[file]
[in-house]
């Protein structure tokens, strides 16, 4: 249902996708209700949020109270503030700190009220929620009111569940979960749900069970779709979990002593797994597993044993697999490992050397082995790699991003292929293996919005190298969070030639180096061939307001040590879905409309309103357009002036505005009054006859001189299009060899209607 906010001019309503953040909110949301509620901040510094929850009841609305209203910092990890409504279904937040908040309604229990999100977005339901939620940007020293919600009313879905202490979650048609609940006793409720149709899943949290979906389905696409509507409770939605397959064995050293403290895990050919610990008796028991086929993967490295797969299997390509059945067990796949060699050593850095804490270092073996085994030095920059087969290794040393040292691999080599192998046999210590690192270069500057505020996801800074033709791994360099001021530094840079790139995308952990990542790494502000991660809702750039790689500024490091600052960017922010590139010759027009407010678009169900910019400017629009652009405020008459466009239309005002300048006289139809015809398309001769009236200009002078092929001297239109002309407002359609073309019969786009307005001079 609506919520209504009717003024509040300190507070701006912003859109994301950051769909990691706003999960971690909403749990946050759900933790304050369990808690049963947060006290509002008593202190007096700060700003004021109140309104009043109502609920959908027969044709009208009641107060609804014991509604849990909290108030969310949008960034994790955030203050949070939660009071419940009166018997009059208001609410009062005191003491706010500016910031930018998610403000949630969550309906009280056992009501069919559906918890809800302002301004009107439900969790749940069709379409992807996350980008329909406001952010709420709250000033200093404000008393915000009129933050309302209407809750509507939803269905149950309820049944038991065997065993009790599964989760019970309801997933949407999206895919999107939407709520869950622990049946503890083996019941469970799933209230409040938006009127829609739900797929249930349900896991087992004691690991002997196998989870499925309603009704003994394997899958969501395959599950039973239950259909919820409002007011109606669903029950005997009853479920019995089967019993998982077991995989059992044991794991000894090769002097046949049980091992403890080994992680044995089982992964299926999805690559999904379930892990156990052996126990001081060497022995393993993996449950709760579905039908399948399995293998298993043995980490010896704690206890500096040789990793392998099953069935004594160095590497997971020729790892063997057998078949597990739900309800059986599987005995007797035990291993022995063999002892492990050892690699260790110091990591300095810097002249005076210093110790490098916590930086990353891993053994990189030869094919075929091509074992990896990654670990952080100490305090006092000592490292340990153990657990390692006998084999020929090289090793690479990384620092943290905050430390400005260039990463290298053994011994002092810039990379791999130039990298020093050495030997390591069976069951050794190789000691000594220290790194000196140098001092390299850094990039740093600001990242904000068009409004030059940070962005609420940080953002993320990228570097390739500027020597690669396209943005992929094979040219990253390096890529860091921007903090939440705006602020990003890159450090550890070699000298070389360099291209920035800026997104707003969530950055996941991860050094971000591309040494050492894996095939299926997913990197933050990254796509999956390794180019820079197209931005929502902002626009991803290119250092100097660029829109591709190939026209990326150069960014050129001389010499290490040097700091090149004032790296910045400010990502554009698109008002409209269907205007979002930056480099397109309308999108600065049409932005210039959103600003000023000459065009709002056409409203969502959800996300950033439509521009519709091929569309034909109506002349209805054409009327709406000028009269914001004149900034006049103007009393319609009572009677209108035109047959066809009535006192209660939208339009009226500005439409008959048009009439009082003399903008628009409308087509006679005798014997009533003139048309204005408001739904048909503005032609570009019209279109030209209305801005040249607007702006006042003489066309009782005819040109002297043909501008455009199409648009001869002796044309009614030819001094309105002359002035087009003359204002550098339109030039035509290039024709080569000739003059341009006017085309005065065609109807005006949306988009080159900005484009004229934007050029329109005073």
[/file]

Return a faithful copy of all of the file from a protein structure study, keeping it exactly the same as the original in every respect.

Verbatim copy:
[in-house]
């Protein structure tokens, strides 16, 4: 249902996708209700949020109270503030700190009220929620009111569940979960749900069970779709979990002593797994597993044993697999490992050397082995790699991003292929293996919005190298969070030639180096061939307001040590879905409309309103357009002036505005009054006859001189299009060899209607 906010001019309503953040909110949301509620901040510094929850009841609305209203910092990890409504279904937040908040309604229990999100977005339901939620940007020293919600009313879905202490979650048609609940006793409720149709899943949290979906389905696409509507409770939605397959064995050293403290895990050919610990008796028991086929993967490295797969299997390509059945067990796949060699050593850095804490270092073996085994030095920059087969290794040393040292691999080599192998046999210590690192270069500057505020996801800074033709791994360099001021530094840079790139995308952990990542790494502000991660809702750039790689500024490091600052960017922010590139010759027009407010678009169900910019400017629009652009405020008459466009239309005002300048006289139809015809398309001769009236200009002078092929001297239109002309407002359609073309019969786009307005001079 609506919520209504009717003024509040300190507070701006912003859109994301950051769909990691706003999960971690909403749990946050759900933790304050369990808690049963947060006290509002008593202190007096700060700003004021109140309104009043109502609920959908027969044709009208009641107060609804014991509604849990909290108030969310949008960034994790955030203050949070939660009071419940009166018997009059208001609410009062005191003491706010500016910031930018998610403000949630969550309906009280056992009501069919559906918890809800302002301004009107439900969790749940069709379409992807996350980008329909406001952010709420709250000033200093404000008393915000009129933050309302209407809750509507939803269905149950309820049944038991065997065993009790599964989760019970309801997933949407999206895919999107939407709520869950622990049946503890083996019941469970799933209230409040938006009127829609739900797929249930349900896991087992004691690991002997196998989870499925309603009704003994394997899958969501395959599950039973239950259909919820409002007011109606669903029950005997009853479920019995089967019993998982077991995989059992044991794991000894090769002097046949049980091992403890080994992680044995089982992964299926999805690559999904379930892990156990052996126990001081060497022995393993993996449950709760579905039908399948399995293998298993043995980490010896704690206890500096040789990793392998099953069935004594160095590497997971020729790892063997057998078949597990739900309800059986599987005995007797035990291993022995063999002892492990050892690699260790110091990591300095810097002249005076210093110790490098916590930086990353891993053994990189030869094919075929091509074992990896990654670990952080100490305090006092000592490292340990153990657990390692006998084999020929090289090793690479990384620092943290905050430390400005260039990463290298053994011994002092810039990379791999130039990298020093050495030997390591069976069951050794190789000691000594220290790194000196140098001092390299850094990039740093600001990242904000068009409004030059940070962005609420940080953002993320990228570097390739500027020597690669396209943005992929094979040219990253390096890529860091921007903090939440705006602020990003890159450090550890070699000298070389360099291209920035800026997104707003969530950055996941991860050094971000591309040494050492894996095939299926997913990197933050990254796509999956390794180019820079197209931005929502902002626009991803290119250092100097660029829109591709190939026209990326150069960014050129001389010499290490040097700091090149004032790296910045400010990502554009698109008002409209269907205007979002930056480099397109309308999108600065049409932005210039959103600003000023000459065009709002056409409203969502959800996300950033439509521009519709091929569309034909109506002349209805054409009327709406000028009269914001004149900034006049103007009393319609009572009677209108035109047959066809009535006192209660939208339009009226500005439409008959048009009439009082003399903008628009409308087509006679005798014997009533003139048309204005408001739904048909503005032609570009019209279109030209209305801005040249607007702006006042003489066309009782005819040109002297043909501008455009199409648009001869002796044309009614030819001094309105002359002035087009003359204002550098339109030039035509290039024709080569000739003059341009006017085309005065065609109807005006949306988009080159900005484009004229934007050029329109005073």